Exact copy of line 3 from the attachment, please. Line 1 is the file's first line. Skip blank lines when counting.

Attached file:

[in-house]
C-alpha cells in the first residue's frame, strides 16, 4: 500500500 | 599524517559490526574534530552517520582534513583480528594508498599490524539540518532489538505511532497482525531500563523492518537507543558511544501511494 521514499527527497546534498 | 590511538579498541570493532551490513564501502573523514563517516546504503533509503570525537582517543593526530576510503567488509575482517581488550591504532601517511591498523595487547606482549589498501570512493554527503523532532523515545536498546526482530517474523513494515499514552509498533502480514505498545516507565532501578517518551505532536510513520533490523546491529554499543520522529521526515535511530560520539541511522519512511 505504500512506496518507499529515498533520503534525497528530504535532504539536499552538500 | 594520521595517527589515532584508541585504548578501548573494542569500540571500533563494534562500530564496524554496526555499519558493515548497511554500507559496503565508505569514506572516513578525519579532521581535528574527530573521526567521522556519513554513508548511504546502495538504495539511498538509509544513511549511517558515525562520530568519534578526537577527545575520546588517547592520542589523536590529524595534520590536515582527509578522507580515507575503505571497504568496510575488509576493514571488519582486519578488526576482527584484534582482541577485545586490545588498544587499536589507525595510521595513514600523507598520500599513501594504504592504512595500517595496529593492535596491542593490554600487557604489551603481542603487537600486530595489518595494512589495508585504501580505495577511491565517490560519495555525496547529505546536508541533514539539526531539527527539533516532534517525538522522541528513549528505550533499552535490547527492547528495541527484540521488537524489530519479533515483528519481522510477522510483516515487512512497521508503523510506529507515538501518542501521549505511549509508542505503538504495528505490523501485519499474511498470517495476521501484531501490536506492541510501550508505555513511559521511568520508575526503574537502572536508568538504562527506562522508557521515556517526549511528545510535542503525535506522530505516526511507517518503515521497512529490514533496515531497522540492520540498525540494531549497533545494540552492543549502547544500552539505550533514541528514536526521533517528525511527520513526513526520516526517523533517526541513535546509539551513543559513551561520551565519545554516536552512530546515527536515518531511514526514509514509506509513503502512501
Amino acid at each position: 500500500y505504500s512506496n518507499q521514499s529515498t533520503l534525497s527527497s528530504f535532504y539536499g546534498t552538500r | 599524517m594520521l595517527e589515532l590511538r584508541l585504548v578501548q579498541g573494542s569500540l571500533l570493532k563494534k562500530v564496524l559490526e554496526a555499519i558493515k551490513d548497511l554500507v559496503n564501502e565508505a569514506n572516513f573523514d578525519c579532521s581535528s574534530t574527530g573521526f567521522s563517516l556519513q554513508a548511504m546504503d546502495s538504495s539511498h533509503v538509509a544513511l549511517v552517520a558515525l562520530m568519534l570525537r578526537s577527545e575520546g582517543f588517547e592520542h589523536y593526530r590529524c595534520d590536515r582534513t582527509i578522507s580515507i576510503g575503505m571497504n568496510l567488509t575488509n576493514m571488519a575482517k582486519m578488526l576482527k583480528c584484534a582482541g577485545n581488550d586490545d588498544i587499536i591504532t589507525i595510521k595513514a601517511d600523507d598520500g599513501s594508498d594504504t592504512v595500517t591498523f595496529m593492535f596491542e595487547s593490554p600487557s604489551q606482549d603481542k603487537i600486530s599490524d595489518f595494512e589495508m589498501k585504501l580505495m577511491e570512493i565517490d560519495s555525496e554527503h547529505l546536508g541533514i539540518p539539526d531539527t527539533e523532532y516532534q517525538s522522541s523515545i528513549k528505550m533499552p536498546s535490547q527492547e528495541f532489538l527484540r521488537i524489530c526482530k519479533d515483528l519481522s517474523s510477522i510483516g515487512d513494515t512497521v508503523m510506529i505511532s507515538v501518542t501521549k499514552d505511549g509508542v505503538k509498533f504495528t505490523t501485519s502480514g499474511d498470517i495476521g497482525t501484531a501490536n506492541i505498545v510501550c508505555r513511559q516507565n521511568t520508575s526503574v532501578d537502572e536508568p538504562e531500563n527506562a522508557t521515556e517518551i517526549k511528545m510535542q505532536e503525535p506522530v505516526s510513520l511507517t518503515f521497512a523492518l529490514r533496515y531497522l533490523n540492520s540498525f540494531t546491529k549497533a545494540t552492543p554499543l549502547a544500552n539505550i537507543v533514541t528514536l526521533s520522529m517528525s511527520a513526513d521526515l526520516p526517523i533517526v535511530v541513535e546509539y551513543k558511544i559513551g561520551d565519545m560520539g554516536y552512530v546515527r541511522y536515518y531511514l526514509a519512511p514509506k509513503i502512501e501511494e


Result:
Amino acid at each position: 500500500y505504500s512506496n518507499q521514499s529515498t533520503l534525497s527527497s528530504f535532504y539536499g546534498t552538500r | 599524517m594520521l595517527e589515532l590511538r584508541l585504548v578501548q579498541g573494542s569500540l571500533l570493532k563494534k562500530v564496524l559490526e554496526a555499519i558493515k551490513d548497511l554500507v559496503n564501502e565508505a569514506n572516513f573523514d578525519c579532521s581535528s574534530t574527530g573521526f567521522s563517516l556519513q554513508a548511504m546504503d546502495s538504495s539511498h533509503v538509509a544513511l549511517v552517520a558515525l562520530m568519534l570525537r578526537s577527545e575520546g582517543f588517547e592520542h589523536y593526530r590529524c595534520d590536515r582534513t582527509i578522507s580515507i576510503g575503505m571497504n568496510l567488509t575488509n576493514m571488519a575482517k582486519m578488526l576482527k583480528c584484534a582482541g577485545n581488550d586490545d588498544i587499536i591504532t589507525i595510521k595513514a601517511d600523507d598520500g599513501s594508498d594504504t592504512v595500517t591498523f595496529m593492535f596491542e595487547s593490554p600487557s604489551q606482549d603481542k603487537i600486530s599490524d595489518f595494512e589495508m589498501k585504501l580505495m577511491e570512493i565517490d560519495s555525496e554527503h547529505l546536508g541533514i539540518p539539526d531539527t527539533e523532532y516532534q517525538s522522541s523515545i528513549k528505550m533499552p536498546s535490547q527492547e528495541f532489538l527484540r521488537i524489530c526482530k519479533d515483528l519481522s517474523s510477522i510483516g515487512d513494515t512497521v508503523m510506529i505511532s507515538v501518542t501521549k499514552d505511549g509508542v505503538k509498533f504495528t505490523t501485519s502480514g499474511d498470517i495476521g497482525t501484531a501490536n506492541i505498545v510501550c508505555r513511559q516507565n521511568t520508575s526503574v532501578d537502572e536508568p538504562e531500563n527506562a522508557t521515556e517518551i517526549k511528545m510535542q505532536e503525535p506522530v505516526s510513520l511507517t518503515f521497512a523492518l529490514r533496515y531497522l533490523n540492520s540498525f540494531t546491529k549497533a545494540t552492543p554499543l549502547a544500552n539505550i537507543v533514541t528514536l526521533s520522529m517528525s511527520a513526513d521526515l526520516p526517523i533517526v535511530v541513535e546509539y551513543k558511544i559513551g561520551d565519545m560520539g554516536y552512530v546515527r541511522y536515518y531511514l526514509a519512511p514509506k509513503i502512501e501511494e